Handling Unhappy Homeowners

Handling Unhappy Homeowners

While there are many rewarding parts of being on an HOA board, one difficult aspect of the job is handling unhappy homeowners. Some people are always dissatisfied with those who have authority over them, but others might be legitimately upset or have something to say that you can hear and empathize with. Here’s how to handle this difficult situation so everyone feels satisfied in the end.

An image of an HOA board member looking through paperwork.

Hear the Complaint

Start by making an effort to truly hear someone’s complaint. This means listening to understand, without having an agenda of your own. It means taking time out of your schedule to actually sit down with someone, hear their words, ask them good questions, and come away with a deeper understanding of their problem.

Many times, homeowners with complaints truly find themselves in a difficult situation. The neighborhood’s rules may be making their life more difficult or more expensive. They may be in a very specific situation that the rules weren’t designed to handle. Changing times may mean that the rules need to change, too.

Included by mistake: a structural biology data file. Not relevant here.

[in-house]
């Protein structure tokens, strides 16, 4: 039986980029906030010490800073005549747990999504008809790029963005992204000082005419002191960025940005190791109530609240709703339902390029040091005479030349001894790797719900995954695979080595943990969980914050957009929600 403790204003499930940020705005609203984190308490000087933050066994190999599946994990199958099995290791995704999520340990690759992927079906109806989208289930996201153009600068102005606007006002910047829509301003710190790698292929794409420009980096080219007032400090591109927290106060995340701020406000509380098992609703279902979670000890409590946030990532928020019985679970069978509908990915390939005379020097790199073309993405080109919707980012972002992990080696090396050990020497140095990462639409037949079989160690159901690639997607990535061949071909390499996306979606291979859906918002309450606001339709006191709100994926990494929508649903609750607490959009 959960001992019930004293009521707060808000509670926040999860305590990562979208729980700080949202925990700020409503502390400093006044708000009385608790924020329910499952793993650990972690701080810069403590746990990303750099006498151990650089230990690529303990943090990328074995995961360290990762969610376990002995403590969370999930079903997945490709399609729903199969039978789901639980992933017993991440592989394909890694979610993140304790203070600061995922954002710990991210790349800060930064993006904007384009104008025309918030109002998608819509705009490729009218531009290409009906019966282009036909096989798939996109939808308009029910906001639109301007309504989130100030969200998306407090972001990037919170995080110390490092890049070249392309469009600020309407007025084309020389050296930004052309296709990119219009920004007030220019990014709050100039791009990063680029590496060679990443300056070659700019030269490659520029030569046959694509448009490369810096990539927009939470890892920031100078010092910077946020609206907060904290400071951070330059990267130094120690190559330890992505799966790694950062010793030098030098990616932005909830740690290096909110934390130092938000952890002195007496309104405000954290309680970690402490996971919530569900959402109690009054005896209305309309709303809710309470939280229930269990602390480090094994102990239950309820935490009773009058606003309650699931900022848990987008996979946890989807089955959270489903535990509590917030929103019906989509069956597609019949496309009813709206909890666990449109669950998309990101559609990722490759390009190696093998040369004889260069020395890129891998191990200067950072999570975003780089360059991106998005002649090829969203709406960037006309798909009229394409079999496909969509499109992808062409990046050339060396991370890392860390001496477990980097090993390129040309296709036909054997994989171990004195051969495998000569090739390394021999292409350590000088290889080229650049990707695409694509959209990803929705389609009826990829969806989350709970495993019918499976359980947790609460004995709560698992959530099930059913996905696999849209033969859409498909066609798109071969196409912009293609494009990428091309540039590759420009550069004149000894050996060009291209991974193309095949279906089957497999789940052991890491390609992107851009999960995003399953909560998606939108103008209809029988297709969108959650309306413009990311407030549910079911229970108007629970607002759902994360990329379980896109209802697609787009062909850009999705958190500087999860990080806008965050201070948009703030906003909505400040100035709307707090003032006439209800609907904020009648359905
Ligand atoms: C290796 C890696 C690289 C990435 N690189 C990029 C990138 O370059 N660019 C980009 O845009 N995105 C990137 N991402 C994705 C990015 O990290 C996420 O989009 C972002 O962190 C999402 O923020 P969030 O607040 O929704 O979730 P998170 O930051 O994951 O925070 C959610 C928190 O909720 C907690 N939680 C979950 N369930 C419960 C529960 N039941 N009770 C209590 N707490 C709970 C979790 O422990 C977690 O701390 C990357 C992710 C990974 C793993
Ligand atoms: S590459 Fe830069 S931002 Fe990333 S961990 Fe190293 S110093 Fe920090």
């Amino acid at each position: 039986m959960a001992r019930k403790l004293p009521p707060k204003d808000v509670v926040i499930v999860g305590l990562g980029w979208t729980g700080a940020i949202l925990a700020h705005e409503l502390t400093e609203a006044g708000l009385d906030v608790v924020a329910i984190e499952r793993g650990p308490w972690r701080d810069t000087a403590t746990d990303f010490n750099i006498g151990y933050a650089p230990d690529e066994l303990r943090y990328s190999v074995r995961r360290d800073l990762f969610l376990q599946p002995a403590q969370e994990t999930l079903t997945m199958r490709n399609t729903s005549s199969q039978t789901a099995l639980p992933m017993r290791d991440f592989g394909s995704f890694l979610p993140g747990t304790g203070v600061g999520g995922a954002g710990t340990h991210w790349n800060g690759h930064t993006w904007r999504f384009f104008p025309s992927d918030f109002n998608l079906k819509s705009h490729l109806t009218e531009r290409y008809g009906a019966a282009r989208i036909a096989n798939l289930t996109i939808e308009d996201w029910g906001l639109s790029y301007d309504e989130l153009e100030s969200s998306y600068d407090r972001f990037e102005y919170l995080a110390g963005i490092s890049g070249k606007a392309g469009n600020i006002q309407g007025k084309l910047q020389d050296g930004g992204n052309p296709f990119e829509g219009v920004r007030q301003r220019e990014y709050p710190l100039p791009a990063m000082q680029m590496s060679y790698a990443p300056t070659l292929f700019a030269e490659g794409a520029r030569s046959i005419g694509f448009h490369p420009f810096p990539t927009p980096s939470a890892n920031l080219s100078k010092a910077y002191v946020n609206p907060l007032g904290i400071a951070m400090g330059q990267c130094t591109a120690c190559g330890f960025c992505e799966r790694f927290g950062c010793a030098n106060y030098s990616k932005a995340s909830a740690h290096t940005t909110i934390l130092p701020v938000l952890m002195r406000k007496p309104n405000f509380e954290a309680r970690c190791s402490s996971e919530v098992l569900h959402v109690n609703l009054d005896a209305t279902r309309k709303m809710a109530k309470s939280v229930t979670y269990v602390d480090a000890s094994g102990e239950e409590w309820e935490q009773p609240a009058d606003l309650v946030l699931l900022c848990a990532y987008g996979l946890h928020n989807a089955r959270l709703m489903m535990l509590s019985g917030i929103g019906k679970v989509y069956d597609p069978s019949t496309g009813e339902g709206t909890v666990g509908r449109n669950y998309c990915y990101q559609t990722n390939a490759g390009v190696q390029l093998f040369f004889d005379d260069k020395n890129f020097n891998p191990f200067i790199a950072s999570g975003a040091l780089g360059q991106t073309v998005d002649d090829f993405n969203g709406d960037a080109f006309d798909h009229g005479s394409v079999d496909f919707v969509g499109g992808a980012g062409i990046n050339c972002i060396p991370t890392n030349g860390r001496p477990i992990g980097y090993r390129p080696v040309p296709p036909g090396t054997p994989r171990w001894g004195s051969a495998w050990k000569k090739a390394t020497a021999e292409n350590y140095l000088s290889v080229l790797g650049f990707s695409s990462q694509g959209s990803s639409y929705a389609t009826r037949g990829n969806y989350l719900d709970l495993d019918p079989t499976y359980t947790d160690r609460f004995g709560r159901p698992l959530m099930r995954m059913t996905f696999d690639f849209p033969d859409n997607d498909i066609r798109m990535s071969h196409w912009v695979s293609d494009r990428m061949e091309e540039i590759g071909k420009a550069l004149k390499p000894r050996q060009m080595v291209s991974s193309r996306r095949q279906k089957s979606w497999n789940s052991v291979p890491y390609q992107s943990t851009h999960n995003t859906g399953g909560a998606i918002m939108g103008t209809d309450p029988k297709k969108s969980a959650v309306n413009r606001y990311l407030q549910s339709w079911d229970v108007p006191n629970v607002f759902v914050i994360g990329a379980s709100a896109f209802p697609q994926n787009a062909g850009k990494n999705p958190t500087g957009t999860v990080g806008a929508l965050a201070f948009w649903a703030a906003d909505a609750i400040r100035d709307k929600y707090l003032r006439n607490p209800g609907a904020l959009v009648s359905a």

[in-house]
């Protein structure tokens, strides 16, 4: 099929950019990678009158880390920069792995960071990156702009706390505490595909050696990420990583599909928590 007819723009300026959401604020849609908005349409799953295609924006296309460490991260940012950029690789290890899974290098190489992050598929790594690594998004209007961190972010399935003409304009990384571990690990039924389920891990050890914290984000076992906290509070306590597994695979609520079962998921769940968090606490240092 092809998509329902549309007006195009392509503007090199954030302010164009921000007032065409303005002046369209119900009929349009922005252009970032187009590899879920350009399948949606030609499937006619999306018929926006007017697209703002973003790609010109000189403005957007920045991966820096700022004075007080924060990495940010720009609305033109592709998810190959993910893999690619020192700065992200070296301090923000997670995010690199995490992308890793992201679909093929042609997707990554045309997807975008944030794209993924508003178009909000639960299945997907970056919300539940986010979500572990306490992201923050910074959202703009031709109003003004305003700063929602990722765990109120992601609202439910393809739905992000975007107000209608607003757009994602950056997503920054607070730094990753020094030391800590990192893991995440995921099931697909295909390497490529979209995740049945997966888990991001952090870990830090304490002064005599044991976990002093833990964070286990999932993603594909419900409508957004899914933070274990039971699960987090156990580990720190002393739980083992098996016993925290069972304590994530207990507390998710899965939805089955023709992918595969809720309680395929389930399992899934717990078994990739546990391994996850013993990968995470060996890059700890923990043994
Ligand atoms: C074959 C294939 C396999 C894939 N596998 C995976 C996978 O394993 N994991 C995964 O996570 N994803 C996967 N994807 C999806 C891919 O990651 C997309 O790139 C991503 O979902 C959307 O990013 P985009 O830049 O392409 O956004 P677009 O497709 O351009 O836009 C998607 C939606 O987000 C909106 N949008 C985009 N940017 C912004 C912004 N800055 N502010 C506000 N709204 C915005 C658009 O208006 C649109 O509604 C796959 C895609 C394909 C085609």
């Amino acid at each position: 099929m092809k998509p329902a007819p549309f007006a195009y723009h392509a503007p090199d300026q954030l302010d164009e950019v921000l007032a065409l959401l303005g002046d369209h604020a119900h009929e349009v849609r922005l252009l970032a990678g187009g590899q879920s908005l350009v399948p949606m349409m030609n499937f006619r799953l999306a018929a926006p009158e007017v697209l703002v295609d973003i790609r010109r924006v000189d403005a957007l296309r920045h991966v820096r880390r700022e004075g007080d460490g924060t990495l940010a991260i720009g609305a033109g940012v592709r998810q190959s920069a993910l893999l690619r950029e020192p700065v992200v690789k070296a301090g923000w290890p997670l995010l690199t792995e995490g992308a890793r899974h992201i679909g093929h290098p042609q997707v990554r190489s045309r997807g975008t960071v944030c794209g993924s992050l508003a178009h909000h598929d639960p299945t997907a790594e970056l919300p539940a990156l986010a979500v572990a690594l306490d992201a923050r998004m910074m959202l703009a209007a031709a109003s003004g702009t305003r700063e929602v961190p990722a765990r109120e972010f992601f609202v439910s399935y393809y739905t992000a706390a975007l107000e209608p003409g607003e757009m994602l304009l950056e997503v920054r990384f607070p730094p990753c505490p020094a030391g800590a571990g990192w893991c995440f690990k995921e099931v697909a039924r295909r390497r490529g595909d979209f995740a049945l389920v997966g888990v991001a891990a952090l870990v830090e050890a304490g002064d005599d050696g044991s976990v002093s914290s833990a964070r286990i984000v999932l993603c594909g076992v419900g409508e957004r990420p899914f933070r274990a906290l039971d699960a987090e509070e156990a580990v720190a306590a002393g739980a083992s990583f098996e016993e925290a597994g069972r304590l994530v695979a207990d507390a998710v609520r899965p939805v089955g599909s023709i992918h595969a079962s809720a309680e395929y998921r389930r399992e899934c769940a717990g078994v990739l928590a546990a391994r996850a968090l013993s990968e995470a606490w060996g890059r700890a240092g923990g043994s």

Hearing people helps them know that you really care. Even if your hands are tied by the HOA’s rules, they will know that you took time to sit with them and understand where they are coming from.

Know Your Rights…and Theirs

Make sure you have a thorough understanding of your association’s rules and those of your state, county, and local area, too. This can help you explain to homeowners what their options are, and it can help you tell them where your authority ends and that of outside legislation begins. All of this can help diffuse anger and frustration, or help people direct it elsewhere.

Find a Compromise

In situations where someone has a legitimate beef against the HOA or is in a truly difficult situation, try to find an agreement that will work for everyone. Do remember that you are setting precedent for what the association is and is not willing to do. Don’t make compromises that you wouldn’t feel good about making for other people in similar situations, but do make ones that make sense to you and to the homeowner.

Know When to Make Exceptions

People who are in hardship situations may deserve exceptions. For instance, the single mom who is spending all of her time, energy, and money undergoing cancer treatments may

legitimately not be able to hire someone to work on her lawn. Fining her only creates more bills that she can’t pay. If you can’t find a creative solution, creating an exception for her may be the best thing you can do.

Consult Legal Counsel

If you’re not sure how to proceed or what you can do to help, contact your HOA lawyer. They can work with you to protect the HOA while helping you find a compassionate answer to pressing needs.

If you need help dealing with unhappy homeowners, contact us at AMI today. Our SW Florida community management experts will help you find the solutions you need to this and other HOA issues.

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